August 10 2021
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There is nothing better than going to the mall or shoe store and buying something new. Pre-COVID, going to the mall and walking around with your bag and Starbucks in hand almost felt like a spa date – it was great!
But now? That euphoria from the mall has been replaced with countless Amazon, Flight Club and Fashion Nova boxes and packages. Retail therapy seems to live on! But the question is, does it really exist? Are we really taking care of ourselves by consistently shopping? When does it become harmful? And overall, why does it feel so good?
We spoke with Arron Muller, LCSW (Licensed Clinical Social Work) to address the myth of retail therapy.
“It’s a very funny term that I think people brought about based on the joy and fun they get out of buying things,” says Muller. “You see a kind of glee on their face when they make a transaction. Because it does bring a very short-term happiness. And happiness is based on something happening. But it does not bring about joy. Joy is more internal, it comes from within and nobody can take that away from you.”
Retail therapy sounds like it has an addictive quality to it. And let’s face it – shopaholics are real. As Muller says, it’s a short-term experience, and we often find ourselves going back to shopping again and again.
That tells us that underneath this short-term “therapy,” something a bit more serious might be going on. There is something missing that we are trying to satisfy. So what void are we trying to fill with all of that shopping?
“As with everything, moderation. So if it’s in excess, if you are robbing Peter to pay Paul as the proverb says and you have financial challenges, is it really helping?” asks Muller. “Is it needless items that you really don’t need but you’re buying anyway? You have to be mindful of how much excess you buy in terms of retail therapy.”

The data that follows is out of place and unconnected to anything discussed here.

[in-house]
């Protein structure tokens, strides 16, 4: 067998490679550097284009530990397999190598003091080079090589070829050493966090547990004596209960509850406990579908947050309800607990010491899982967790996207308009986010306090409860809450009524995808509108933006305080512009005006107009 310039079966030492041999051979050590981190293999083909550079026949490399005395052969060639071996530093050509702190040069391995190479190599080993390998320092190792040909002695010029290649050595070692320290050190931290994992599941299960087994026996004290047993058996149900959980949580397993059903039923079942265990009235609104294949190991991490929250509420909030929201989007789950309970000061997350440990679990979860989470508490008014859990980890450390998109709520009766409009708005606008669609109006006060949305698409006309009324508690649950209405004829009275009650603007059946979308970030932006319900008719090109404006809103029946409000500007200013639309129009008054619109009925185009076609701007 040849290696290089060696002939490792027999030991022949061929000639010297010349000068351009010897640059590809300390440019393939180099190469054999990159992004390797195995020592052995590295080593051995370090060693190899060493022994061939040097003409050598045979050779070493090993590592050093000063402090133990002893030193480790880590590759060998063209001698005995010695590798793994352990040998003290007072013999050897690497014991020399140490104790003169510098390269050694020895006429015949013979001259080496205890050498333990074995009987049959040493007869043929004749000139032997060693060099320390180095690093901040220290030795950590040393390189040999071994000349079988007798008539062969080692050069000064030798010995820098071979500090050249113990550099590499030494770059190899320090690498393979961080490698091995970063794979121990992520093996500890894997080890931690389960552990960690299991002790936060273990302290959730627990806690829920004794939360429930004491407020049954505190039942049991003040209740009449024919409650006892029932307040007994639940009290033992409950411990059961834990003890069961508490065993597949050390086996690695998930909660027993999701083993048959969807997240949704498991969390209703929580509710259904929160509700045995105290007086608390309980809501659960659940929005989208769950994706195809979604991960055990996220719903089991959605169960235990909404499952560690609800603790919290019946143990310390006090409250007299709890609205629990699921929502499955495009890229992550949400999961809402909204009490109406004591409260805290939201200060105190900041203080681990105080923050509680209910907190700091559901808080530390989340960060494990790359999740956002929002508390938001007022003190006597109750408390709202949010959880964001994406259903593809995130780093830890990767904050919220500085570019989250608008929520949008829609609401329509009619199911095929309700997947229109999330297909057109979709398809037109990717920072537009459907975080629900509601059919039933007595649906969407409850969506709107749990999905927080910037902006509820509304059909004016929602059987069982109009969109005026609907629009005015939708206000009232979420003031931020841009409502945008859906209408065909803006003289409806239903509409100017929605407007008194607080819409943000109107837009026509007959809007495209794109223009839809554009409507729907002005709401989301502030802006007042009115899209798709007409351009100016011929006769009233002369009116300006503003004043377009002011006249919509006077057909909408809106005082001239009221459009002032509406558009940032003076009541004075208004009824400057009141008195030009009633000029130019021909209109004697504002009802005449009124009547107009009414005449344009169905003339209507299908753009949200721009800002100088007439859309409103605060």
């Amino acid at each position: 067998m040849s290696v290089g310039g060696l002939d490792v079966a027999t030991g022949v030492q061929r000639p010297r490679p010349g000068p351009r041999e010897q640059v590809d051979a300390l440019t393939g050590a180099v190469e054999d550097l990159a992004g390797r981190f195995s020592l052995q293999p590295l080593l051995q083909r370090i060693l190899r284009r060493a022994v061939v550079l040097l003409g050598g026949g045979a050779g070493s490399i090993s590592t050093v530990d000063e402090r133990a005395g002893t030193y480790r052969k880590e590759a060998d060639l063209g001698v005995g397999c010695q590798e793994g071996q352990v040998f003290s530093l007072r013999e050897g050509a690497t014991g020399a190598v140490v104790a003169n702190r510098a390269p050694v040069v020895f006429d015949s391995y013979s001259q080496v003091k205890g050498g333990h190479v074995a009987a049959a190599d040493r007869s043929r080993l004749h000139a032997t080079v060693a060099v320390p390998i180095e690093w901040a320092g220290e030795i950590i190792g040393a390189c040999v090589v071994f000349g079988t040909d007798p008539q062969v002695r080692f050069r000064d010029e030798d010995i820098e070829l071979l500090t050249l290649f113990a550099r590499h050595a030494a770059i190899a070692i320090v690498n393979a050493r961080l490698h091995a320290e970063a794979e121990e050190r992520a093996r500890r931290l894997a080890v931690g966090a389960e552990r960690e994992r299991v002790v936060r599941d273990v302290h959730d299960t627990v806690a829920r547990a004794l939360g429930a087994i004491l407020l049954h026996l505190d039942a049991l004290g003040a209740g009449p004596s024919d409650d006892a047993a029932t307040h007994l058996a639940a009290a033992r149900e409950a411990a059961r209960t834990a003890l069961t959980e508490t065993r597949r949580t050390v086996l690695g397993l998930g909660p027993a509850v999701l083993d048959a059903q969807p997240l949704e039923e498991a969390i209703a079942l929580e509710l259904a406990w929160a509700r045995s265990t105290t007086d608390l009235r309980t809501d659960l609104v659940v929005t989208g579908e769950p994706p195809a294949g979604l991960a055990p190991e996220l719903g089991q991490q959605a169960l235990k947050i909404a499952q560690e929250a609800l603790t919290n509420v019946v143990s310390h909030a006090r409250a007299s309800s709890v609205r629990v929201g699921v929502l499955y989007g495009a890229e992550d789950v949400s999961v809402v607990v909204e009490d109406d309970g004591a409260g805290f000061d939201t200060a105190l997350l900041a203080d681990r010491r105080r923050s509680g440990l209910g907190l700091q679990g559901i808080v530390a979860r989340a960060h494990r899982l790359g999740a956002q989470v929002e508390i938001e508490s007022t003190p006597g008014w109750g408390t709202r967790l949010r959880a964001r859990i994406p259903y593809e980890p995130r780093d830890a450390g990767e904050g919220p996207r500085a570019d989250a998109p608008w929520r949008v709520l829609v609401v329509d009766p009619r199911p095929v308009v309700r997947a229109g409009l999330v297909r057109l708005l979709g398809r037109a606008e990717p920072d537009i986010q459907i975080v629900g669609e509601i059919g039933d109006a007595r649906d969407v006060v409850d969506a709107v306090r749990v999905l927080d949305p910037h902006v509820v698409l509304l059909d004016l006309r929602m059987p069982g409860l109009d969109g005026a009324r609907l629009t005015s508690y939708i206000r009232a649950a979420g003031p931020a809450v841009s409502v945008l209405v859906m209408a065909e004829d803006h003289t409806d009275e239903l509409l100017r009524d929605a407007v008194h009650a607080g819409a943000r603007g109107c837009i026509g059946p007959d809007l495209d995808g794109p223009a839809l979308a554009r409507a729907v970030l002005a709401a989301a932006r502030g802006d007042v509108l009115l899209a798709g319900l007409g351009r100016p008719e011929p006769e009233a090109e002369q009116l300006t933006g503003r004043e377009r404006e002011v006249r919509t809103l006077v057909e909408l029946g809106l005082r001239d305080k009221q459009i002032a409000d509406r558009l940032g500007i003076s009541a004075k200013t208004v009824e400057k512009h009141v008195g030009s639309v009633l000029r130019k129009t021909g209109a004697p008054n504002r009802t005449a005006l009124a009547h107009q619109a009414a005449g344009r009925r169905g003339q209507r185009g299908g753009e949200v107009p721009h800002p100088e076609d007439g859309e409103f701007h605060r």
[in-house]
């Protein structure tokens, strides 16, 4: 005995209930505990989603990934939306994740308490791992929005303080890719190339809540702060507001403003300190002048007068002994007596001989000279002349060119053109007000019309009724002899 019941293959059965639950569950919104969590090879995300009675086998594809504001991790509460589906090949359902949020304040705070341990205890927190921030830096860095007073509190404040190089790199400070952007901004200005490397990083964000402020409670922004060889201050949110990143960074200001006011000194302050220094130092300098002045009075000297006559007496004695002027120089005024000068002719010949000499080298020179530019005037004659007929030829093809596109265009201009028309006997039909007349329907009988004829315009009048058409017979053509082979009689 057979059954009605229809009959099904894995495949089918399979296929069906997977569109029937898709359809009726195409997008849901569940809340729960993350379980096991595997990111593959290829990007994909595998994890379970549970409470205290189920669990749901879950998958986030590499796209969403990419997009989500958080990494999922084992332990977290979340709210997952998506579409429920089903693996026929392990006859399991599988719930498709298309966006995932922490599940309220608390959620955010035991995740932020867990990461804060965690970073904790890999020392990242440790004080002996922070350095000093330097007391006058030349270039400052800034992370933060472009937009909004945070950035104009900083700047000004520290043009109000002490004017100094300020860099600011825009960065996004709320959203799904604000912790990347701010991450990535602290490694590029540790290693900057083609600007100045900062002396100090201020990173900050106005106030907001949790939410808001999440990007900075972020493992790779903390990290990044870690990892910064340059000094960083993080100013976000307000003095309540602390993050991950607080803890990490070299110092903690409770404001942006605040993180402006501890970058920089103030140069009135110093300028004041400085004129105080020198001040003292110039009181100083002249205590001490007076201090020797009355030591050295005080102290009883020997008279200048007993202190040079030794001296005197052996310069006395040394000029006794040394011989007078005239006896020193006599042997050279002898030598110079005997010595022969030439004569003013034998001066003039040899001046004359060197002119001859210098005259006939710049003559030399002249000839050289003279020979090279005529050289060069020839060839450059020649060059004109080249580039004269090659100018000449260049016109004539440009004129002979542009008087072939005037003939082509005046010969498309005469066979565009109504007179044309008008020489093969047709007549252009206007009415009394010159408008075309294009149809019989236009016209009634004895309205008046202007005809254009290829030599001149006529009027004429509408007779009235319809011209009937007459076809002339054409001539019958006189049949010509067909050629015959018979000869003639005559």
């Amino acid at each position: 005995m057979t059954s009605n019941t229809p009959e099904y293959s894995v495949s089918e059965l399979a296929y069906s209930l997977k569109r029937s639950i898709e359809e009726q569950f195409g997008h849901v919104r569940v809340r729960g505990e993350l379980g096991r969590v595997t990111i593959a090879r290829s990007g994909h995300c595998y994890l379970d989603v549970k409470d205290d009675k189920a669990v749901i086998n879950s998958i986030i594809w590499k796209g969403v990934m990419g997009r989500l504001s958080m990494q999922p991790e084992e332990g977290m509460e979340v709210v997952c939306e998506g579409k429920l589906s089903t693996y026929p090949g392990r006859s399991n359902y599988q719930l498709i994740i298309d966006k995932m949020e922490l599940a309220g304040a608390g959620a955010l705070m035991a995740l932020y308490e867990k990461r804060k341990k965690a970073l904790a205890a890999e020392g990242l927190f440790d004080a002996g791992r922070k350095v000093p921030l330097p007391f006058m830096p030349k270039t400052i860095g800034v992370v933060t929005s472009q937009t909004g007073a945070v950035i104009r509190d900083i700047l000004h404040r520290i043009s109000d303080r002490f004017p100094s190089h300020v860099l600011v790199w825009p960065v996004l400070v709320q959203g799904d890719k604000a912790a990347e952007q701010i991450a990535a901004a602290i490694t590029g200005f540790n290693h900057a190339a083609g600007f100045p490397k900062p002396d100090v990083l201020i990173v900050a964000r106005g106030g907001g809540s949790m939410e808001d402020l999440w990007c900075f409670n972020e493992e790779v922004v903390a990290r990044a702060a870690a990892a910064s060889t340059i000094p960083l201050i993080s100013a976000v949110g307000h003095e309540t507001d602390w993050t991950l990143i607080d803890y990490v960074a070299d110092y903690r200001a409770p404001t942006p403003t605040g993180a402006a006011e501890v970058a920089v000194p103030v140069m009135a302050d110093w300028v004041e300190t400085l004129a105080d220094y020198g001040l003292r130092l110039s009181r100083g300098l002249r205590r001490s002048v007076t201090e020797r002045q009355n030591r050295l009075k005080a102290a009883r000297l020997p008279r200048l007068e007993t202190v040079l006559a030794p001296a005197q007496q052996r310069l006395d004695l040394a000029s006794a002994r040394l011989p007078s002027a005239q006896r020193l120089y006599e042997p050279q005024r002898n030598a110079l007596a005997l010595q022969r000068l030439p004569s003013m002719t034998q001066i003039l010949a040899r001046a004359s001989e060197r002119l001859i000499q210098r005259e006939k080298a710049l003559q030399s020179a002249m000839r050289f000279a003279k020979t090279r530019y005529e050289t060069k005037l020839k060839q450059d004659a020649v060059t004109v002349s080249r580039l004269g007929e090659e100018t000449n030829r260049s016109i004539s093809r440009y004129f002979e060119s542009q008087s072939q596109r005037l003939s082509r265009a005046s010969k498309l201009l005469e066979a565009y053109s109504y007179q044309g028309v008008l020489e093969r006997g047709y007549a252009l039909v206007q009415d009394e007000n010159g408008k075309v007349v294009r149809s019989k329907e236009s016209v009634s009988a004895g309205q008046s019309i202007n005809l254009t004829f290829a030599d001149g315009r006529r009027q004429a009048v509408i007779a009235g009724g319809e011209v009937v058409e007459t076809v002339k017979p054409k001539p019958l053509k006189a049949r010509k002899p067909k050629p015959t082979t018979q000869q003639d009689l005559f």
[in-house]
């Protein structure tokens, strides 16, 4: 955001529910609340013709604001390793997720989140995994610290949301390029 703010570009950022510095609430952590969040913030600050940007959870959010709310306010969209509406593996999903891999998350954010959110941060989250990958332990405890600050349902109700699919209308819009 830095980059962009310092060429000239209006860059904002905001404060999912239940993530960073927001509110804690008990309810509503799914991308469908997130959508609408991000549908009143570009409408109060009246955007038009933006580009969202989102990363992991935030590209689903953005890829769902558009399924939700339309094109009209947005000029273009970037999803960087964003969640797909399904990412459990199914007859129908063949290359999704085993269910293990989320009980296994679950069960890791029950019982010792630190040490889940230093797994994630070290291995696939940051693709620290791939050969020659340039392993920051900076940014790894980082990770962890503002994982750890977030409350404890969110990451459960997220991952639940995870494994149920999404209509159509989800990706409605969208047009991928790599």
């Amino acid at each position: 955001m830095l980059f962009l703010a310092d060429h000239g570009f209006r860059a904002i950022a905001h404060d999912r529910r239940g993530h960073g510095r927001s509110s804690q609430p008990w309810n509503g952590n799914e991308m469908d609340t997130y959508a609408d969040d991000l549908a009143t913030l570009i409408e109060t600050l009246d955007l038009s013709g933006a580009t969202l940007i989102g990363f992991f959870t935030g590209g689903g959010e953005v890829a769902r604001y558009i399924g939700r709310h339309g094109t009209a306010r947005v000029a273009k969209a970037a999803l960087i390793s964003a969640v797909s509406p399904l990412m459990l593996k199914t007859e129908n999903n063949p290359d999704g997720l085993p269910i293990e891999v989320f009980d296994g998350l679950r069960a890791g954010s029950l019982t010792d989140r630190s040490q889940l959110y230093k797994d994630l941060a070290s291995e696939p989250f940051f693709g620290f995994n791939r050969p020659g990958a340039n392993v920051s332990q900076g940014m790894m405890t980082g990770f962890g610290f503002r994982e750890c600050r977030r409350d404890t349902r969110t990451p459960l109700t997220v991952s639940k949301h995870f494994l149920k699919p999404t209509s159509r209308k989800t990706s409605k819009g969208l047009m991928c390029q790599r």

Of course, if you get a promotion, receive some positive news you’ve been waiting for, etc. - sure, you may want to celebrate and buy the pair of shoes you’ve been eyeing. But the most important thing is to actively listen to how you feel after you buy that pair of shoes.
It’s also important to understand that every success doesn’t deserve a huge production – sometimes just an extra pump of vanilla or a new journal is enough of an award and can satisfy you in the same way.
“We look at that ‘iceberg theory’ about how on the top you felt like you were missing something, and what else could have been done to fulfill that need,” says Muller. “In the same breath, you might have to – if you are feeling guilty – reassess why you are feeling guilty. Did you need to make that purchase? Can you replace the euphoric feeling with something else? Maybe just go to the website, add it to your cart and just put it on your wishlist next time.”
Everyone loves a good Wish List. The person who invented it may have been an avid believer in retail therapy themselves. Because there is something to be said about going to a website, adding $1000 worth of stuff to your cart or adding it to your wish list, and then closing the tab. And if you give yourself 30 seconds to start to think about something else, you will now have probably saved $1000. Which is great, but remember that nothing can actually replace therapy – even if it is in the phrase.
If you find yourself with stacks of packages or an excess of new clothes with absolutely nowhere to wear them, take the time to think about where the urge to spend is coming from. Is it anxiety from staying in the house for so long? Maybe you feel you haven’t “done nothing” in a while and this is an easy outlet to feel alive. No matter what the reason, if it is turning into unpaid bills, it’s time to consider other forms of reward.
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